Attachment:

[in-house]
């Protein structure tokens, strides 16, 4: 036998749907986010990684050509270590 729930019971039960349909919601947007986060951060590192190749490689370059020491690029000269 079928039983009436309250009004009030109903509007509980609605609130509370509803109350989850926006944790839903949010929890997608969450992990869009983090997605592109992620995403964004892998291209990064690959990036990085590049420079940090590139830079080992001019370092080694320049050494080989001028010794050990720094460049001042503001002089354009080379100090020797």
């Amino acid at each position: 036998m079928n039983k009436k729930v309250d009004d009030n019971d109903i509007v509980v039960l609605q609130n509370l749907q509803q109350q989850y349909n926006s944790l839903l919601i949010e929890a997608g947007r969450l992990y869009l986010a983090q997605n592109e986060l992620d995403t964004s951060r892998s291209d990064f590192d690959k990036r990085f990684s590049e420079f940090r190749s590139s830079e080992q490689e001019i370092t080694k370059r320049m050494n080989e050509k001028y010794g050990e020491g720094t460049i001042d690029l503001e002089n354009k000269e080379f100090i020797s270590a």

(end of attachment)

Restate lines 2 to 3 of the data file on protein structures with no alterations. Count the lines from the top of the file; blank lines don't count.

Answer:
């Protein structure tokens, strides 16, 4: 036998749907986010990684050509270590 729930019971039960349909919601947007986060951060590192190749490689370059020491690029000269 079928039983009436309250009004009030109903509007509980609605609130509370509803109350989850926006944790839903949010929890997608969450992990869009983090997605592109992620995403964004892998291209990064690959990036990085590049420079940090590139830079080992001019370092080694320049050494080989001028010794050990720094460049001042503001002089354009080379100090020797």
């Amino acid at each position: 036998m079928n039983k009436k729930v309250d009004d009030n019971d109903i509007v509980v039960l609605q609130n509370l749907q509803q109350q989850y349909n926006s944790l839903l919601i949010e929890a997608g947007r969450l992990y869009l986010a983090q997605n592109e986060l992620d995403t964004s951060r892998s291209d990064f590192d690959k990036r990085f990684s590049e420079f940090r190749s590139s830079e080992q490689e001019i370092t080694k370059r320049m050494n080989e050509k001028y010794g050990e020491g720094t460049i001042d690029l503001e002089n354009k000269e080379f100090i020797s270590a």